Transition from High School to College

Guide for Students with Disabilities

The University of North Carolina at Wilmington is open and accessible to students with disabilities. We are committed to providing assistance to enable qualified students to accomplish their educational goals as well as assuring equal opportunity to derive all of the benefits of campus life.

Too often First-Year students with disabilities struggle to make a successful transition to college. It's easy to understand why the transition can be so difficult. The laws which govern special education in high school differ from those that guide disability services and the accommodation process in college. The Disability Resource Center at the University of North Carolina Wilmington offers the following information to students with disabilities to ease the transition to college and help provide a successful beginning to university life.

U.S. Legislation guiding disability services in educational settings:

There are two pieces of U.S. legislation which mandate disability services in post-secondary settings: Section 504 of the Rehabilitation Act of 1973 and the Americans with Disability Act (ADA 1990; ADAAA 2008). IDEA, also known as the Individuals with Disabilities Education Act extends to elementary and secondary educational settings (K-12); however, it does not extend to post-secondary environments.

In high school, Special Education and other programs are mandated to provide support to students with disabilities. Also, Individual Educational Plans (IEP's) and 504 Plans are developed for students with disabilities as a procedure required under IDEA. One misunderstanding by students with disabilities is that an IEP or 504 Plan developed for high school will be binding or continued at a college or university - they are not.

High School:


Understanding the Differences Between the Responsibilities of High Schools & Colleges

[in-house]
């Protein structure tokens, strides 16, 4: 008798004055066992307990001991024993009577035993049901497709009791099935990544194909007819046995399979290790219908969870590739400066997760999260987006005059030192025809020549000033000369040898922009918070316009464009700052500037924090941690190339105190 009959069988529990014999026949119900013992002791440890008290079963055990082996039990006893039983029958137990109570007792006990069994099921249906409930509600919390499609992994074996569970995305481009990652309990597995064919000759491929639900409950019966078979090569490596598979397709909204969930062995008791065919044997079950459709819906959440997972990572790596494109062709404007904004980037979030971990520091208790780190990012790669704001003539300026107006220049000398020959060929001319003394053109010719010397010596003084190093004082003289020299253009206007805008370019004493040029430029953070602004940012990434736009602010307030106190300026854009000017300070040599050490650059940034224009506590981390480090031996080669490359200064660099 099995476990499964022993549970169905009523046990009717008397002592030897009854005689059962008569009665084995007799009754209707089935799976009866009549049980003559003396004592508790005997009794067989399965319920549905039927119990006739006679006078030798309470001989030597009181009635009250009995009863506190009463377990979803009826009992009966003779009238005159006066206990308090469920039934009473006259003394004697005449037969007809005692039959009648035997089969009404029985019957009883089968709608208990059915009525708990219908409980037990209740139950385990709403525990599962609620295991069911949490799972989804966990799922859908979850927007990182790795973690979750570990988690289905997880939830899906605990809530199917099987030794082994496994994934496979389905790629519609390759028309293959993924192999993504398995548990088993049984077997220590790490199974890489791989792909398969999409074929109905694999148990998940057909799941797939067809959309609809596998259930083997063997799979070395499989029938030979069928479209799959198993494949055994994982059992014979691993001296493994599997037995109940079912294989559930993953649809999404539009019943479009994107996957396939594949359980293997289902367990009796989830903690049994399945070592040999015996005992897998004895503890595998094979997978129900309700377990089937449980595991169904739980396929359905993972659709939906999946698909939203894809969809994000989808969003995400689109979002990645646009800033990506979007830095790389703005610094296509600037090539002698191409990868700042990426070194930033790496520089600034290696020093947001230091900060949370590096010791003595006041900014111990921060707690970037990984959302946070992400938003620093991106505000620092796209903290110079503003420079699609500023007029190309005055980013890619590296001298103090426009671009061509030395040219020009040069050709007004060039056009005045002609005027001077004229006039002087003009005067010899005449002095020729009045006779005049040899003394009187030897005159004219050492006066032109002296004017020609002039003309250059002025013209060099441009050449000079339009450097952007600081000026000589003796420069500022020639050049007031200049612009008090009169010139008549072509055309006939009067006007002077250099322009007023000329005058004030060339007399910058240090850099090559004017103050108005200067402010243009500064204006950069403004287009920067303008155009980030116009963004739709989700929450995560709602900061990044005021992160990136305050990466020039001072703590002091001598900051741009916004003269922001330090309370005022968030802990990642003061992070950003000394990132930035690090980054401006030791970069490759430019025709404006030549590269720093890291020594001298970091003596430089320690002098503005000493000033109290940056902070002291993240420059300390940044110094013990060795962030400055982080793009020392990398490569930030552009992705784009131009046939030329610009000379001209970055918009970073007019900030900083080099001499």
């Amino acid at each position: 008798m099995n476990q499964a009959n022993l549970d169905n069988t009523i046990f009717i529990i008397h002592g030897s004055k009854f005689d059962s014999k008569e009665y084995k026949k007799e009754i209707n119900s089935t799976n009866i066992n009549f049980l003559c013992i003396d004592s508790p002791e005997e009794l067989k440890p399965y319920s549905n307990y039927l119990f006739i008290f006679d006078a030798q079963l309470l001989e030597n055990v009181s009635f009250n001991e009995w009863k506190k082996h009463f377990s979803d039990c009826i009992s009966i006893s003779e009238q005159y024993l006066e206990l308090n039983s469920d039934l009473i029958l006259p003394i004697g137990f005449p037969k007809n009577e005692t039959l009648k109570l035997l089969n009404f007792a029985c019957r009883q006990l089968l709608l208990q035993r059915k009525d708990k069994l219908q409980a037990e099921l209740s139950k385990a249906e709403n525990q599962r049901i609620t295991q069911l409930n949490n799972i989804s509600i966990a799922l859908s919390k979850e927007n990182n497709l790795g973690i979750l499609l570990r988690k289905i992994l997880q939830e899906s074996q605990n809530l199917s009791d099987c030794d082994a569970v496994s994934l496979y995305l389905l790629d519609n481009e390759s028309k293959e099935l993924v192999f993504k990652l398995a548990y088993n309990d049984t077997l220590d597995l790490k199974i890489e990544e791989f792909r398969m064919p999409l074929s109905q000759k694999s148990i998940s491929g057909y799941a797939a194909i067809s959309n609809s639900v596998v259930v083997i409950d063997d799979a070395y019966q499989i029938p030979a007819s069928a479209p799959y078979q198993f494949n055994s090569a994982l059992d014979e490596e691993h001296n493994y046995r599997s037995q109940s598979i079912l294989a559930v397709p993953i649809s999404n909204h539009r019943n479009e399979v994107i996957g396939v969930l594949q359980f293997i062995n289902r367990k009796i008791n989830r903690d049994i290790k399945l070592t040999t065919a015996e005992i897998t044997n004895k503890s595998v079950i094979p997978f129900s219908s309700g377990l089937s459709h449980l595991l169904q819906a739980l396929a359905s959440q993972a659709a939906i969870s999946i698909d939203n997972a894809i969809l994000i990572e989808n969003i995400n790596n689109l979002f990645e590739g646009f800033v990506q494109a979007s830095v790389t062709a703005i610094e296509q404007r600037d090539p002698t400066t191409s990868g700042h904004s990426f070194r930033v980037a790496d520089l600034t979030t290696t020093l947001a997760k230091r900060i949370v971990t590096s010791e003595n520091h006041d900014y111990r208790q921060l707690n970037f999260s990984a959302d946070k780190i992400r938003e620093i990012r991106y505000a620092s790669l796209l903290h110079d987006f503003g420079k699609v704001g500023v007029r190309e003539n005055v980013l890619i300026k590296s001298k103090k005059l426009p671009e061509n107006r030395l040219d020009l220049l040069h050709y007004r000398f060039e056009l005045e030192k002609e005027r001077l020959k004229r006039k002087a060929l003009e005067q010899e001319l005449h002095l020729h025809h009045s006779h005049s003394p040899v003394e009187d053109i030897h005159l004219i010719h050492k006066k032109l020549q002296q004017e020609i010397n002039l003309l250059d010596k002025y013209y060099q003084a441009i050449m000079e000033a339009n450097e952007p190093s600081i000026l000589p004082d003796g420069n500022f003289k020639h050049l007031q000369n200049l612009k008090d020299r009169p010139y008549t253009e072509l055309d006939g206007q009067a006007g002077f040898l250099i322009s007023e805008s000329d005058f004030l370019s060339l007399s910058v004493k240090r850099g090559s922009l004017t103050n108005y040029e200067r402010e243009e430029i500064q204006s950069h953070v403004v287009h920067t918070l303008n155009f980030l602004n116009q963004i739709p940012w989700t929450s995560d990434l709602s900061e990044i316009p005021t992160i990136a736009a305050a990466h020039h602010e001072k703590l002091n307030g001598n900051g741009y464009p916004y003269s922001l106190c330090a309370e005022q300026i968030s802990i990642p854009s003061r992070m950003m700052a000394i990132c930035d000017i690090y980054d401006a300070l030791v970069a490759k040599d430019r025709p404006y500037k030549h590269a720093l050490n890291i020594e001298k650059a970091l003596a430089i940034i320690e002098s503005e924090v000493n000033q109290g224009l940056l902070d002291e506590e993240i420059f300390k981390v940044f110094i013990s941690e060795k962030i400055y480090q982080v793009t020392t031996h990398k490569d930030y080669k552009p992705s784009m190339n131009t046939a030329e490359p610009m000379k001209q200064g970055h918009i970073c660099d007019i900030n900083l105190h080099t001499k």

is Critical to a Successful Transition!

High School Responsibilities:

University Responsibilities:

Universities are NOT required to:

(Other differences may exist for colleges/universities that provide housing programs, health services, psychological counseling services, and extensive international programs.)

Additionally, student rsponsibilities at a university also change in contrast to the K-12 educational experience where many of the responsibilities are assumed by the school.

It is the Student's Responsibility to:

Students attending colleges/universities are considered adults, with privacy and confidentiality protections. University staff cannot talk with parents and guardians about a student's academic activities as in the K-12 setting.

Documentation requirements may vary from institution to institution. Each institution has the right to establish it's own guidelines for documentation requirements. Check with each institution to obtain the documentation requirements. The documentation must verify the disability, describe the extent/severity of the impairment and provide information regarding the functional impact of the disability, which supports the need for a specific accommodation.

College students must structure and plan their own study time; colleges do not set up study periods or provide for time to do homework during classes.

Professors and classes may differ regarding attendance requirements, scheduling assignment due dates and exams. It is the student's responsibility to study each professor's syllabus to determine these requirements. Attendance may be considered an essential requirement of some courses and therefore not subject to waiver or reduction. Grades reflect the quality of the work submitted.

The Following is a Checklist Prior To Entering A University


For a pdf version of the above please visit the Transition from HS to College link.

For additional information on student responsibilities, please go to to visit an online publication provided by the U.S. Department of Education, Office for Civil Rights titled Students with Disabilities Preparing for Postsecondary Education: Know Your Rights and Responsibilities.

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